Stack Overflow is a community of 4.7 million programmers, just like you, helping each other.

Join them; it only takes a minute:

Sign up
Join the Stack Overflow community to:
  1. Ask programming questions
  2. Answer and help your peers
  3. Get recognized for your expertise

I have a function:

def create(sender, **kw):

Which should be called when the user_activated signal from django-registration is called.

I connect the signal and the function using this:

from registration.signals import user_activated
post_save.connect(create, sender=user_activated, dispatch_uid="users-atactivation-signal")

But the function isn't called when a user clicks on the activation link, which he got by email.

What do I miss here.

share|improve this question
up vote 2 down vote accepted

A function like this:

def create(sender, user, request, **kwarg):

and a connect call like this:


does the job. I have these in my file.

share|improve this answer
Was this the correct solution? – James May 10 '12 at 11:17
I'm trying to achieve the same thing here but I couldn't get it to work, my code are here . Kindly check it out… – picomon Jun 11 '14 at 19:04

If the django-registration app wasn't actually installed, but rather just copied into a project your code that listens for signals won't get called properly.

From the django-registration v0.8 documentation:

I’ve got functions listening for the registration/activation signals, but they’re not getting called!

The most common cause of this is placing django-registration in a sub-directory that’s on your Python import path, rather than installing it directly onto the import path as normal. Importing from django-registration in that case can cause various issues, including incorrectly connecting signal handlers. For example, if you were to place django-registration inside a directory named django_apps, and refer to it in that manner, you would end up with a situation where your code does this:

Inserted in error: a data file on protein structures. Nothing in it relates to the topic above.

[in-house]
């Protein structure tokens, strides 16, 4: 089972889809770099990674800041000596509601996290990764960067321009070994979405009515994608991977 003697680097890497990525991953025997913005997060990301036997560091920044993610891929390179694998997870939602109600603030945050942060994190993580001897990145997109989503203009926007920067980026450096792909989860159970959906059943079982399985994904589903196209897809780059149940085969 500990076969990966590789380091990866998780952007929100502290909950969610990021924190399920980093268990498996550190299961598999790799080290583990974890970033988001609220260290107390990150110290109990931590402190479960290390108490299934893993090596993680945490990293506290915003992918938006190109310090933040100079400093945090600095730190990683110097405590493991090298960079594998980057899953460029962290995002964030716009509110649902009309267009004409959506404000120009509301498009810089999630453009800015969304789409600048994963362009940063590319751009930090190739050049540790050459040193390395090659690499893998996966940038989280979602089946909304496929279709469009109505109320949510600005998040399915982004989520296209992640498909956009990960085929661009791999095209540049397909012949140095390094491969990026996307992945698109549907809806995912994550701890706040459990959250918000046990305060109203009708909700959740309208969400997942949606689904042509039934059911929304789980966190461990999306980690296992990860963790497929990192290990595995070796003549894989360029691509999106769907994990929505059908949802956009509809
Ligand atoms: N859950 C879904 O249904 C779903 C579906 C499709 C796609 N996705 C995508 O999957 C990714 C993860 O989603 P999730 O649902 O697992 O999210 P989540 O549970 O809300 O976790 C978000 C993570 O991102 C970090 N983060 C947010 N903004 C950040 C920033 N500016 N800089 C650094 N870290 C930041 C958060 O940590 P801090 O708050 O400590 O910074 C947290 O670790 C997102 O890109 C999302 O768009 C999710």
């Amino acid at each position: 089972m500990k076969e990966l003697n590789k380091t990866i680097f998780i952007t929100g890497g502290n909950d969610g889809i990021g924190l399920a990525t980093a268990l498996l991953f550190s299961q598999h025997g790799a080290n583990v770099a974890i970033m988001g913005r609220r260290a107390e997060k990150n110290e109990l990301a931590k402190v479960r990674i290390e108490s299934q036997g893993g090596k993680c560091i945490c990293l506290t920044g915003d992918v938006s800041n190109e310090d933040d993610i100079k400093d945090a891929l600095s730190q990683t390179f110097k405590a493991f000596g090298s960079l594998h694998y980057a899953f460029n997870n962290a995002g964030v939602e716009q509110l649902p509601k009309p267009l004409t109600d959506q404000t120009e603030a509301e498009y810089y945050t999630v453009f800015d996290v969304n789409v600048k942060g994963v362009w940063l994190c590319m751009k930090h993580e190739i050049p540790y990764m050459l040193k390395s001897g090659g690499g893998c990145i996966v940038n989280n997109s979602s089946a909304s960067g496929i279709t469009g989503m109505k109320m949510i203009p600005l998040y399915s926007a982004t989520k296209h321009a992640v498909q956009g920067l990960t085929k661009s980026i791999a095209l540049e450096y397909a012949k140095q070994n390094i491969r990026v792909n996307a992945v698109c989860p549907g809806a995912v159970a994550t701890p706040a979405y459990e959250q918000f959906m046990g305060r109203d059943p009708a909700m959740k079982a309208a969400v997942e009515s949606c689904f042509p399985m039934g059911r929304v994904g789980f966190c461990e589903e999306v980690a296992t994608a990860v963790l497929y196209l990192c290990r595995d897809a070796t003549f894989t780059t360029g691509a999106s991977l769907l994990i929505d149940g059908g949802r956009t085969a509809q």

from django_apps.registration.signals import user_registered

But django-registration will be doing:

from registration.signals import user_registered

From Python’s point of view, these import statements refer to two different objects in two different modules, and so signal handlers connected to the signal from the first import will not be called when the signal is sent using the second import.

To avoid this problem, follow the standard practice of installing django-registration directly on your import path and always referring to it by its own module name: registration (and in general, it is always a good idea to follow normal Python practices for installing and using Django applications).

share|improve this answer

user_activated is itself is a Signal. So you have to send itself, with parameters. It requires 2 arguments apart from sender, i.e. user, request

user_activated.send(sender=Foo, user=request.user, request=request)

Foo is the backend class used to activate the user.

share|improve this answer
Call me stupid, but I don't get it. I thought I have to connect the signal with a function to call. If I do what you said, Foo would be "user_activated", right? But then where do I put the function to call? I might have a big missunderstanding of signals work, maybe you can help me out? – Kai Aug 14 '10 at 9:47

Is the code that connects the signal-handling method to that signal definitely being loaded? (You can test with a print statment immediately after it). You can make sure you load your signal handlers for a given app by importing them from that app's

from nameofapp.nameoffilewithhandlersinit import *

PS. is that a typo in the dispatch_uid, or a deliberate name?

share|improve this answer

Your Answer


By posting your answer, you agree to the privacy policy and terms of service.

Not the answer you're looking for? Browse other questions tagged or ask your own question.